BOSTON Like pieces of a puzzle that don’t quite fit together yet, the Big Three may have been separated at birth, but with each incremental step their destinies seem to grow more intertwined.
No, we’re not talking about those Big Three – Gov. Deval Patrick, Senate President Therese Murray and Speaker Robert DeLeo – though they play major character roles in this thickening plot.
Instead, three bills have come to define the early months of the 2013 legislative agenda and resolutions on tax hikes, local road funding and the annual state budget continue to be elusive and dependent on one another.
Patrick spent the early part of his week welcoming British Prime Minister David Cameron to Boston for a few quick meetings and a visit to the Copley memorial for the victims of the Boston Marathon bombings before hopping a plane to Ireland for a rendezvous with Murray, already several days into her cross-Atlantic trade mission.
If legislative leaders detect a slight accent creeping in when Patrick returns to work at the State House next week they shouldn’t be alarmed or confused. Then again, they haven’t exactly been speaking the same language lately anyway.
The Senate Ways and Means Committee this week released its version of the fiscal 2014 state budget, a $33.9 billion spending plan that bore a striking resemblance to the House blueprint that roundly rebuffed Patrick’s calls for massive new investments in transportation and early education.
Unlike the House, the Senate leadership’s budget provides $15 million to expand access to pre-school, a step toward the governor’s preferences. The budget proposal, however, backtracked from the House and governor’s commitment to boost higher education funding to avoid tuition hikes next year at UMass and other public universities. All of that is to say, Senate leaders created ample room to maneuver for eventual conference committee negotiations with the House.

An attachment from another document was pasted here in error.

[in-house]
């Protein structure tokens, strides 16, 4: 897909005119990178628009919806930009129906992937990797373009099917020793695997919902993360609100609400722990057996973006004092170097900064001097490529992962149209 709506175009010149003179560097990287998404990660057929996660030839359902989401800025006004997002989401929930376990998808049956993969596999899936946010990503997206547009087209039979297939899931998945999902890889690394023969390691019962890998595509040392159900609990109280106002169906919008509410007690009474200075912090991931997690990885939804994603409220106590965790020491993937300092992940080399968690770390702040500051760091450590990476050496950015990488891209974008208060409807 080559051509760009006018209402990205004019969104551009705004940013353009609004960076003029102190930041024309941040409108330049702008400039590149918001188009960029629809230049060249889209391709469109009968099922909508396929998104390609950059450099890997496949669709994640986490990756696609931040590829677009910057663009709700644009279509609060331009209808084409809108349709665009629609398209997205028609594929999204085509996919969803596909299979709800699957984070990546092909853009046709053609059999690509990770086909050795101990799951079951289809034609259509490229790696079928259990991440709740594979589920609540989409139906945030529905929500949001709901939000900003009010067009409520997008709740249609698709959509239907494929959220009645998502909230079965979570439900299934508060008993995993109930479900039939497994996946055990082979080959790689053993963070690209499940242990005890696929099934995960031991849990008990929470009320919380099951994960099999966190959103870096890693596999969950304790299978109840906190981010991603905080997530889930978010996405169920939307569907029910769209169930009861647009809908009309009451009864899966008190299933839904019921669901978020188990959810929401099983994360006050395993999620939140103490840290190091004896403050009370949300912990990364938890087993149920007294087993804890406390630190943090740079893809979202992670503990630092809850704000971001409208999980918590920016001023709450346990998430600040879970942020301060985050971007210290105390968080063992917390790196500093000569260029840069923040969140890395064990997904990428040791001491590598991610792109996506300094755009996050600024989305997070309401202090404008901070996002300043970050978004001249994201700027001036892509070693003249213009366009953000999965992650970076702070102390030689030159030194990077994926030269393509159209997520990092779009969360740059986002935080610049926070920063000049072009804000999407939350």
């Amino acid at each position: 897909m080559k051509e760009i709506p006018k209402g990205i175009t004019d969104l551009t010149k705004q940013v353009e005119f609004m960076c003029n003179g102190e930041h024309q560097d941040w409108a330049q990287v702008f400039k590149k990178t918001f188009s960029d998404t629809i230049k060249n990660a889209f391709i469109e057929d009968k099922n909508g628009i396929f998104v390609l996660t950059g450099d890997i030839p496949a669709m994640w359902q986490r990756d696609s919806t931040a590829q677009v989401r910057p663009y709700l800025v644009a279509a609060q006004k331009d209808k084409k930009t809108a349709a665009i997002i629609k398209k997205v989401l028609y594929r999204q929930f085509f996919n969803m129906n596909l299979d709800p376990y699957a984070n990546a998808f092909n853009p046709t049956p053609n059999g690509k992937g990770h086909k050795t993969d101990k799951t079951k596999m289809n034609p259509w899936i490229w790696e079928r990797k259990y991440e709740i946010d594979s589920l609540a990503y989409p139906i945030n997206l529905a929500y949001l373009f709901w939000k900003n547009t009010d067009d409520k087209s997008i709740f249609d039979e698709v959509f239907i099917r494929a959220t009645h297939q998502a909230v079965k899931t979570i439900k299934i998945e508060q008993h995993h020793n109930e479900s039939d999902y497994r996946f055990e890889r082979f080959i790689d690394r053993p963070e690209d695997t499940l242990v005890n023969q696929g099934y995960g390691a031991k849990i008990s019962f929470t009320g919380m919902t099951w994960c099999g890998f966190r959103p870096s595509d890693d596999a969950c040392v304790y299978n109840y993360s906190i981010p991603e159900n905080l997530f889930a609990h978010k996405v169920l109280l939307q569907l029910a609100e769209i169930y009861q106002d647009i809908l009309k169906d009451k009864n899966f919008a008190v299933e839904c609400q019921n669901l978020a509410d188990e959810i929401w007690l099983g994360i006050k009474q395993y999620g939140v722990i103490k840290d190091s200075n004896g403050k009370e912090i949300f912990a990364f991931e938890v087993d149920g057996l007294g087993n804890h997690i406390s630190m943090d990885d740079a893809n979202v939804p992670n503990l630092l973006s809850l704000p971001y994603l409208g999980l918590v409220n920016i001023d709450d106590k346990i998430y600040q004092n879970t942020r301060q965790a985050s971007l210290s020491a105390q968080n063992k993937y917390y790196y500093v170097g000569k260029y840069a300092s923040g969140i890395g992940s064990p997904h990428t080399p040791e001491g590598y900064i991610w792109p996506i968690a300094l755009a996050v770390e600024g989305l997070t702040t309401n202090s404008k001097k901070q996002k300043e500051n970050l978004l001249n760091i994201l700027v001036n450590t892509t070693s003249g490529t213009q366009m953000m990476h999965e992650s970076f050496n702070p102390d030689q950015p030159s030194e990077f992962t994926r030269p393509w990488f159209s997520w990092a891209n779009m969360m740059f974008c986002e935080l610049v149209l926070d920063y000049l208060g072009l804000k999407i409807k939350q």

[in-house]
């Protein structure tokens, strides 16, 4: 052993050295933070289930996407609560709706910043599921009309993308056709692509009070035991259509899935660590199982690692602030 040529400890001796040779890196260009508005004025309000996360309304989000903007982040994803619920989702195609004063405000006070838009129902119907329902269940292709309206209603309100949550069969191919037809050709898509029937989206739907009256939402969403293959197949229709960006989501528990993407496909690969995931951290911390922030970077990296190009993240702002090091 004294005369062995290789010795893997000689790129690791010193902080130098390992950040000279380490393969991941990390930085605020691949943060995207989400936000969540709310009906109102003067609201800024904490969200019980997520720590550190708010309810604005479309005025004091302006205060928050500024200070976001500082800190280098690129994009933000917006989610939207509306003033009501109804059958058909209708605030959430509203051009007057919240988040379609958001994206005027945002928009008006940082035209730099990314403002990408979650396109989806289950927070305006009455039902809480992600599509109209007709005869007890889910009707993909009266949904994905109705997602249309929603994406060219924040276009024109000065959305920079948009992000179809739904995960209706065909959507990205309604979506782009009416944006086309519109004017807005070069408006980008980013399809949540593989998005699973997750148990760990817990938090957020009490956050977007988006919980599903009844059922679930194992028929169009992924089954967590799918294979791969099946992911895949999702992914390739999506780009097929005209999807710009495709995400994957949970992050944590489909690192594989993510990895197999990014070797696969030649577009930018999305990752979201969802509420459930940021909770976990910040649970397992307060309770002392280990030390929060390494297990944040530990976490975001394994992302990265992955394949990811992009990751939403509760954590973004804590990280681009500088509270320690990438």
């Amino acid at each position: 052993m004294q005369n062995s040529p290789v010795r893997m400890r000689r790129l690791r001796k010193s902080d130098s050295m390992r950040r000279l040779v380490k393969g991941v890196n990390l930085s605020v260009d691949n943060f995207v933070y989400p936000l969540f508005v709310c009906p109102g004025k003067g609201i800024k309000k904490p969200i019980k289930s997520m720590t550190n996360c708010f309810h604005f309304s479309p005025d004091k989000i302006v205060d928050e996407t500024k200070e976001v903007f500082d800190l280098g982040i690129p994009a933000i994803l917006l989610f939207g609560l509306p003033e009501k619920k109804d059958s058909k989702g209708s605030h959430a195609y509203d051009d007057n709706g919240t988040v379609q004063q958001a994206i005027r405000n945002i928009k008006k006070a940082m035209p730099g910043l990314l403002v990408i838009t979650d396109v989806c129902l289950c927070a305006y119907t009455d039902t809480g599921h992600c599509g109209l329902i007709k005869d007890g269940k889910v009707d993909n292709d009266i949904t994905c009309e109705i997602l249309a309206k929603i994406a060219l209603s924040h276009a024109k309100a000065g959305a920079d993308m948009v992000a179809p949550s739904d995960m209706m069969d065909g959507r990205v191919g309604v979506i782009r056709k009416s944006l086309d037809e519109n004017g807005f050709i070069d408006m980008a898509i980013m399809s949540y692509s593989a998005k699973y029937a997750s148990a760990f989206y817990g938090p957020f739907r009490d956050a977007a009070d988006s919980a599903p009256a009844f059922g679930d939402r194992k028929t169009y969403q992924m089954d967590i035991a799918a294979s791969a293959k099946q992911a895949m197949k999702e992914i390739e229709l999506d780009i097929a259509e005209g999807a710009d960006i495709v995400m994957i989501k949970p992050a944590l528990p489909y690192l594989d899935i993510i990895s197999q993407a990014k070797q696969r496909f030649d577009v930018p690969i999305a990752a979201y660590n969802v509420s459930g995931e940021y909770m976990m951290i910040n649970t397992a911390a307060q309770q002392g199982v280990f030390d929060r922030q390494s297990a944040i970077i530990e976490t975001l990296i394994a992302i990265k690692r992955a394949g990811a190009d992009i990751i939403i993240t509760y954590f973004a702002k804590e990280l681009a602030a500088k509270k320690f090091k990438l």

Of course, the divergence from Patrick was not unexpected given how House and Senate leaders already recycled the governor’s expansive tax package that he proposed to finance the new investments, instead moving forward with a more limited, but still quite large $500 million tax increase on gas, tobacco and business.
“I find it interesting to put it mildly that the budget includes tax revenue apparently from a bill that hasn’t passed yet. And not only hasn’t it passed, my understanding is there’s only been one conference committee meeting,” Senate Minority Leader Bruce Tarr lamented.
Democratic leaders don’t seem to care much that $430 million in the Senate budget is contingent on passage of the transportation financing tax bill. Ways and Means Chairman Stephen Brewer, who sits on the conference committee negotiating the tax bill, said he’s confident the House and Senate are in enough agreement on that front to bank on it in the budget.